Earlier this morning I was thinking about the plans that The Boss and I have for tomorrow, the 4th of July. I have the day off from work, and I'm going to be spending a large portion of the day helping my father do some work around his house. The Boss will be doing her own thing around the apartment until late afternoon, when the BBQ (yes, Heather... a BBQ!) my parents are hosting kicks off. We'll probably go catch some fireworks once the sun goes down, which should make for a pretty good day overall.
All of the planning of events for tomorrow got me thinking about how I've celebrated the 4th of July in the past, and I got a little nostalgic. I figured it would be fitting to talk about a fond memory I have of celebrating the 4th from when I was a kid.
When I was in the sixth grade, I had finally come out of my shell enough to make two good friends. For the sake of anonymity, I'll call them Alex and Tim. We were pretty much inseparable throughout the school year, and they both lived close enough to me where we could still hang out during the summer time. It felt good to have some real friends, because prior to them, I didn't have any.
A few weeks after school let out for the summer, I got an invitation in the mail to Tim's birthday party. His parents owned a summer house on a lake, and the invitation was to camp out at the lake house for a few days. I learned that Alex got the same invite, and quickly begged my parents to let me go. Tim's birthday happened to fall on July 4th, and we heard rumor that there was going to be fireworks. Alex and I finally got the approval from our parents, and I waited impatiently until July came around.
The day finally arrived, and my parents drove Alex and I to Tim's lake house. I couldn't wait until my parents left the driveway. I had never had time away from home with friends before, and this was going to be great. Excited as I was, I was also very nervous (As an aside, I believe this is the origin of my nervous stomach problems). Tim's parents must have noticed my nervousness, and they quickly made me feel at home.
There was much to do while at the lake house, but it was raining when we first got there so we all went into Tim's room until the rain passed. We read, played with Lego's and boardgames, and talked incessantly. The rain didn't stop until sometime during the night, so we weren't able to sleep in the tent that night. The next day was bright and sunny, and so the fun began.
We spent as much time as we could outside, and we acted as much as we could like 11 and 12 year old boys do. We went swimming for a while, and then went out in the boat to go fishing. We noticed, and talked about, the group of girls camping on the other side of the lake. We refused help from Tim's dad when setting up the tent, and then realized we had no clue what we were doing. We felt empowered when night came, and we were allowed to light our own sparklers. We burped and farted loudly, and we teased Tim's younger brothers. We ate too much and drank too much, and we complained of sore stomachs until the birthday cake was brought out.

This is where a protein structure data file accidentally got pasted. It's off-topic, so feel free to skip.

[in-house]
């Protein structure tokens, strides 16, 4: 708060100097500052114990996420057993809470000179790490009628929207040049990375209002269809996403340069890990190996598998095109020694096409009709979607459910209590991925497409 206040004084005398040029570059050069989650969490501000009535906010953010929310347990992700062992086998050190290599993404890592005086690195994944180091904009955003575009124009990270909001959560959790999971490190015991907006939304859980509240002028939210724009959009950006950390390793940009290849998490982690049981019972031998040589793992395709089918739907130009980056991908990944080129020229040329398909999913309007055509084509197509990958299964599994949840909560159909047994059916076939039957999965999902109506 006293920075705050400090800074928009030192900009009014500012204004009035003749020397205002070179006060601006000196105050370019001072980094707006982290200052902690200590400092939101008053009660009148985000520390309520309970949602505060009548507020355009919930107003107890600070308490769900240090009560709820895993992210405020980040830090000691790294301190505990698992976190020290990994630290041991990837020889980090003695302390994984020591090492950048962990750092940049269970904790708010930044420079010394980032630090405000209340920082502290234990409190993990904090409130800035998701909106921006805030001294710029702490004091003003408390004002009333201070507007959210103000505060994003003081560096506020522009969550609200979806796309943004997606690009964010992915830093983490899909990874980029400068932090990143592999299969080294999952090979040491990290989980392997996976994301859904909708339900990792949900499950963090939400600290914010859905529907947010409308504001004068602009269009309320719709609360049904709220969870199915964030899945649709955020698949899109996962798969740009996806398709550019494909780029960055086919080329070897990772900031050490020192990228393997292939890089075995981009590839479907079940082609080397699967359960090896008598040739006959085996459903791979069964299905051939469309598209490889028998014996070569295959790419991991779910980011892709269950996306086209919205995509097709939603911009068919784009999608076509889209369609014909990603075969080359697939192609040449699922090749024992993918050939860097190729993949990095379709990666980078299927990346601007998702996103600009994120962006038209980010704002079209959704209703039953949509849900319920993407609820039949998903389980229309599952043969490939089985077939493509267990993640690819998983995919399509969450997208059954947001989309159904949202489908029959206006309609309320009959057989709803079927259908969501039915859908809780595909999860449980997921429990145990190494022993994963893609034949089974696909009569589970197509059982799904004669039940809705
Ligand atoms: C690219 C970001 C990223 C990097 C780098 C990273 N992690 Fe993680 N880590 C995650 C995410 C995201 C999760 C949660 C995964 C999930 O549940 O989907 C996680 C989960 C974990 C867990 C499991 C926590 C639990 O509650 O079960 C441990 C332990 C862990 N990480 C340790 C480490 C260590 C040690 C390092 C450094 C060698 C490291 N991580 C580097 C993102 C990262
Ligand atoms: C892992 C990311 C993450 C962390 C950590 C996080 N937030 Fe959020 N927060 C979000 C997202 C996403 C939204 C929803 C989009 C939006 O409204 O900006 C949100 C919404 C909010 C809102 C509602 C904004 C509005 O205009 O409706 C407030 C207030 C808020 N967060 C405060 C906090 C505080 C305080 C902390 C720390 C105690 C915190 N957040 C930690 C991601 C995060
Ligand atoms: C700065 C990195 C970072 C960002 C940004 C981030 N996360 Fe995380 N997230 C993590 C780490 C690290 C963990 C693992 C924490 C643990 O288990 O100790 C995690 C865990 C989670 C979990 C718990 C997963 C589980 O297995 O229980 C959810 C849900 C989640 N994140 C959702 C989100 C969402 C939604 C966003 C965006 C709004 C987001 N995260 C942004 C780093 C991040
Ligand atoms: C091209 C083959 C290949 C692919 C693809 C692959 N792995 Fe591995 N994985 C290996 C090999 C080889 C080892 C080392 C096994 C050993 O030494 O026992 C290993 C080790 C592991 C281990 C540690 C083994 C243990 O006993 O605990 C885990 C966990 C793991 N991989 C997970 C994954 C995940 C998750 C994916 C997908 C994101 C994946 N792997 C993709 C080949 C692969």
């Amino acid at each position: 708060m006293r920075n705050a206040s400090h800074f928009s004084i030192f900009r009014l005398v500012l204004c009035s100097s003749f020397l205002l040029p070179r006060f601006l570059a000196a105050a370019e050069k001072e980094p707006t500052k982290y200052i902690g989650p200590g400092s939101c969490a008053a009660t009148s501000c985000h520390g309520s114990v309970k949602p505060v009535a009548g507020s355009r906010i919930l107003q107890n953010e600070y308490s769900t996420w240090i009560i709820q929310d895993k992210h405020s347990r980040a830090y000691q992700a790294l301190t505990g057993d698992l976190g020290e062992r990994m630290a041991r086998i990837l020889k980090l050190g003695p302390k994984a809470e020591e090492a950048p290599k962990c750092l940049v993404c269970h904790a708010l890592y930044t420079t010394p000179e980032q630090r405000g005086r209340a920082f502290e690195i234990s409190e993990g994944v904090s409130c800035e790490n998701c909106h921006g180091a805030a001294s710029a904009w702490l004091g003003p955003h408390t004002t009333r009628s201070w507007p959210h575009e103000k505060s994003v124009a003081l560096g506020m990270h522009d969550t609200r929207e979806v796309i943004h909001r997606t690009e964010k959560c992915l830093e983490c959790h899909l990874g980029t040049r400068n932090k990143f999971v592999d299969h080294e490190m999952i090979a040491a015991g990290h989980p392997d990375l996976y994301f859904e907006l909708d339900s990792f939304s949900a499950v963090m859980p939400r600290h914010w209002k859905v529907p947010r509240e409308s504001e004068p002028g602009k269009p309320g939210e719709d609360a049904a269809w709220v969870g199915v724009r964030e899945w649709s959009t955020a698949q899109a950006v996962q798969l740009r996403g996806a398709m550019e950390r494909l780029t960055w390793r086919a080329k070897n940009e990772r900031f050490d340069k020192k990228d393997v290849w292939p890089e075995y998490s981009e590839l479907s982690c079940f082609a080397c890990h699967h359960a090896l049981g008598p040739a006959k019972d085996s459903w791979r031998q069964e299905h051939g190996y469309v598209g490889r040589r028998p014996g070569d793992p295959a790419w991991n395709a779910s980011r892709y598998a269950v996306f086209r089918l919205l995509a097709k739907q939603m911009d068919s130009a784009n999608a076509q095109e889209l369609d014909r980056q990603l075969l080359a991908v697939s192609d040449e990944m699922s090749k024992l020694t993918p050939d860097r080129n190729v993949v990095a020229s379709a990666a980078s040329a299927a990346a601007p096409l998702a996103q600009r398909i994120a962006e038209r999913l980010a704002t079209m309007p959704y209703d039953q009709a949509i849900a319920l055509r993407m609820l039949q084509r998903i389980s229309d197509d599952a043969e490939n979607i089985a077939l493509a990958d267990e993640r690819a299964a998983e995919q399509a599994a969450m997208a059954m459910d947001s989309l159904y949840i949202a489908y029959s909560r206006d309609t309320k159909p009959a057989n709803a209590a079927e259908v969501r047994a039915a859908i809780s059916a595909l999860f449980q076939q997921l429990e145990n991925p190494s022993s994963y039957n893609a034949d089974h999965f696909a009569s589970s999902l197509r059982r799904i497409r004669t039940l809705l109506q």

We shouted and yelled excitedly when the fireworks started. We got reprimanded for being so loud by Tim's parents. We laid on our backs with our heads on our hands, watching the fireworks leap into the sky, the smoky path behind them briefly illuminated with its colorful explosion. We used our flashlights to send Morse Code messages to the girls across the lake. We clapped loudly as the fireworks ended, in the traditional chaotic flurry of explosions and spiraling pyrotechnics.
We stayed up late talking, whispering between ourselves about who we had crushes on and which teacher we hated the most. We got scared by strange noises in the woods, and pretended otherwise. We slept for a few hours before the sun came up, and made plans to go out on the boat to see the girls across the lake.
The next morning, we got up and ate breakfast, and made ourselves presentable. We piled into the boat to go see the girls across the lake, but we chickened out halfway there. We went fishing for a little while, and played pranks on the guys buzzing around the lake on jet ski's. We would wait until they would zoom by, and then yell something loudly to get their attention, causing them to turn around too quickly and flip over. That made them very upset, and got back to shore as quick as possible when they started to come near us.
We were overtired from sleeping too little, so the rest of the day was pretty low-key. The rest of the time at the lake house passed all too quickly, and before I knew it my parents had arrived to take me home.
I remember talking to my parents on the way home about how much fun I had, mentioning everything I could think of. I talked so fast that I tripped up on the words, constantly having to pause for a breath and to repeat myself so my parents could understand me. The July 4th camp-out became something of a tradition, and "us three guys" would have two more summers together before high school would start and take us in different directions. As with most people I grew up with, I haven't talked to either Tim or Alex since before graduation. I hope my old friends can look back at those times, and remember then with as much fondness as I do. Those moments of freedom and childhood rebellion are one of the best memories I have of my life, both as a child and as an adult.
Life has changed so much in the years since then, and during the times when I feel just how incredibly small and insignificant I am in this world, I like to be able to remember the moments where I felt so unstoppable.
Whatever your plans may be, I hope you all have a safe and enjoyable holiday.
Have a beer for me.